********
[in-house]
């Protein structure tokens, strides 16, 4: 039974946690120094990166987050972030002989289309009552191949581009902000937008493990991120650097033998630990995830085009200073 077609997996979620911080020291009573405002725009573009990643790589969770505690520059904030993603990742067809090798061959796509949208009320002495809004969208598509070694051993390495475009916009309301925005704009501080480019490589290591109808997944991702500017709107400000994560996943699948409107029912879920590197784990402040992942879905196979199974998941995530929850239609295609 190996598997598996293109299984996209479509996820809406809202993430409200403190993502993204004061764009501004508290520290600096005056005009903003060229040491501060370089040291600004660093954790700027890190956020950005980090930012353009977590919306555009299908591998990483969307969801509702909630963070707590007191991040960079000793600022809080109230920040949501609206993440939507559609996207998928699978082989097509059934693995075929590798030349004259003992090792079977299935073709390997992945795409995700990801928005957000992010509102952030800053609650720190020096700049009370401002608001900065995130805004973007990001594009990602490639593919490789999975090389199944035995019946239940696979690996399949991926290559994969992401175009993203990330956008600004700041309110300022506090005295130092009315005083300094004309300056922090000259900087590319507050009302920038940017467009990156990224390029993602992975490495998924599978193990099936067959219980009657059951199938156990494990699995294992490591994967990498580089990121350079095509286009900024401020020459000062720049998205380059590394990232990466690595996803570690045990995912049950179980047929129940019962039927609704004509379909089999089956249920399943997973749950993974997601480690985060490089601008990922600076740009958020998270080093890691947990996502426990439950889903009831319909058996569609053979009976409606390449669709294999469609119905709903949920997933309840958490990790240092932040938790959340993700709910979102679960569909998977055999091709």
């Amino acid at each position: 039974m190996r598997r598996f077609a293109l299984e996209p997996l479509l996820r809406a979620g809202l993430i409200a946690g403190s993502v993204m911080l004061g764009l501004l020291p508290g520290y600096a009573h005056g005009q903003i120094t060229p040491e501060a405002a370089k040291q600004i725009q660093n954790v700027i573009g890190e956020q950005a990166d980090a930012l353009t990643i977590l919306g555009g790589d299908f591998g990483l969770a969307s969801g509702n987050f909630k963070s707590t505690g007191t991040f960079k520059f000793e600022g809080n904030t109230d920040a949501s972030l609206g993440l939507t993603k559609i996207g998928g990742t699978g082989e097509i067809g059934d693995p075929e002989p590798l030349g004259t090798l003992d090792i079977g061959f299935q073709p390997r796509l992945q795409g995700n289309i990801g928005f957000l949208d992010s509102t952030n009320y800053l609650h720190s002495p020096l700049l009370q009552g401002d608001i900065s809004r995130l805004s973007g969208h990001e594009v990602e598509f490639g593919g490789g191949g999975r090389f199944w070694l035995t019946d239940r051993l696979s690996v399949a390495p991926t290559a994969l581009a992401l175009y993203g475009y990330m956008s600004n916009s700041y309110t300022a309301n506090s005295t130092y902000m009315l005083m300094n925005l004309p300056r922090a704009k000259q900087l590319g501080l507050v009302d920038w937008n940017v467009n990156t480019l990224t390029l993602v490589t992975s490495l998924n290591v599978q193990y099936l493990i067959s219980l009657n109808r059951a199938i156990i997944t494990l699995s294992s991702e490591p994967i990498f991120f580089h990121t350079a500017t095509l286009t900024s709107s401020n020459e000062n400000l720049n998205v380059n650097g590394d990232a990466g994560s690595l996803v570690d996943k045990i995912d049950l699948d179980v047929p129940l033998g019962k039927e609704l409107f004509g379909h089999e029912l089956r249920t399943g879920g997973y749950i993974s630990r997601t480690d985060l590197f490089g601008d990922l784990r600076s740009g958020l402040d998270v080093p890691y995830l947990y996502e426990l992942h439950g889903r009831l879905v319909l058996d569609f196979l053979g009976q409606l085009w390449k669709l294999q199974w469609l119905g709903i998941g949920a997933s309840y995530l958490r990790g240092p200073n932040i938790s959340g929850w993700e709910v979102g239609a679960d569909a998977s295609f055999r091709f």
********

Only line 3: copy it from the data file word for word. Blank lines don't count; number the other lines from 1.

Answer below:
């Amino acid at each position: 039974m190996r598997r598996f077609a293109l299984e996209p997996l479509l996820r809406a979620g809202l993430i409200a946690g403190s993502v993204m911080l004061g764009l501004l020291p508290g520290y600096a009573h005056g005009q903003i120094t060229p040491e501060a405002a370089k040291q600004i725009q660093n954790v700027i573009g890190e956020q950005a990166d980090a930012l353009t990643i977590l919306g555009g790589d299908f591998g990483l969770a969307s969801g509702n987050f909630k963070s707590t505690g007191t991040f960079k520059f000793e600022g809080n904030t109230d920040a949501s972030l609206g993440l939507t993603k559609i996207g998928g990742t699978g082989e097509i067809g059934d693995p075929e002989p590798l030349g004259t090798l003992d090792i079977g061959f299935q073709p390997r796509l992945q795409g995700n289309i990801g928005f957000l949208d992010s509102t952030n009320y800053l609650h720190s002495p020096l700049l009370q009552g401002d608001i900065s809004r995130l805004s973007g969208h990001e594009v990602e598509f490639g593919g490789g191949g999975r090389f199944w070694l035995t019946d239940r051993l696979s690996v399949a390495p991926t290559a994969l581009a992401l175009y993203g475009y990330m956008s600004n916009s700041y309110t300022a309301n506090s005295t130092y902000m009315l005083m300094n925005l004309p300056r922090a704009k000259q900087l590319g501080l507050v009302d920038w937008n940017v467009n990156t480019l990224t390029l993602v490589t992975s490495l998924n290591v599978q193990y099936l493990i067959s219980l009657n109808r059951a199938i156990i997944t494990l699995s294992s991702e490591p994967i990498f991120f580089h990121t350079a500017t095509l286009t900024s709107s401020n020459e000062n400000l720049n998205v380059n650097g590394d990232a990466g994560s690595l996803v570690d996943k045990i995912d049950l699948d179980v047929p129940l033998g019962k039927e609704l409107f004509g379909h089999e029912l089956r249920t399943g879920g997973y749950i993974s630990r997601t480690d985060l590197f490089g601008d990922l784990r600076s740009g958020l402040d998270v080093p890691y995830l947990y996502e426990l992942h439950g889903r009831l879905v319909l058996d569609f196979l053979g009976q409606l085009w390449k669709l294999q199974w469609l119905g709903i998941g949920a997933s309840y995530l958490r990790g240092p200073n932040i938790s959340g929850w993700e709910v979102g239609a679960d569909a998977s295609f055999r091709f």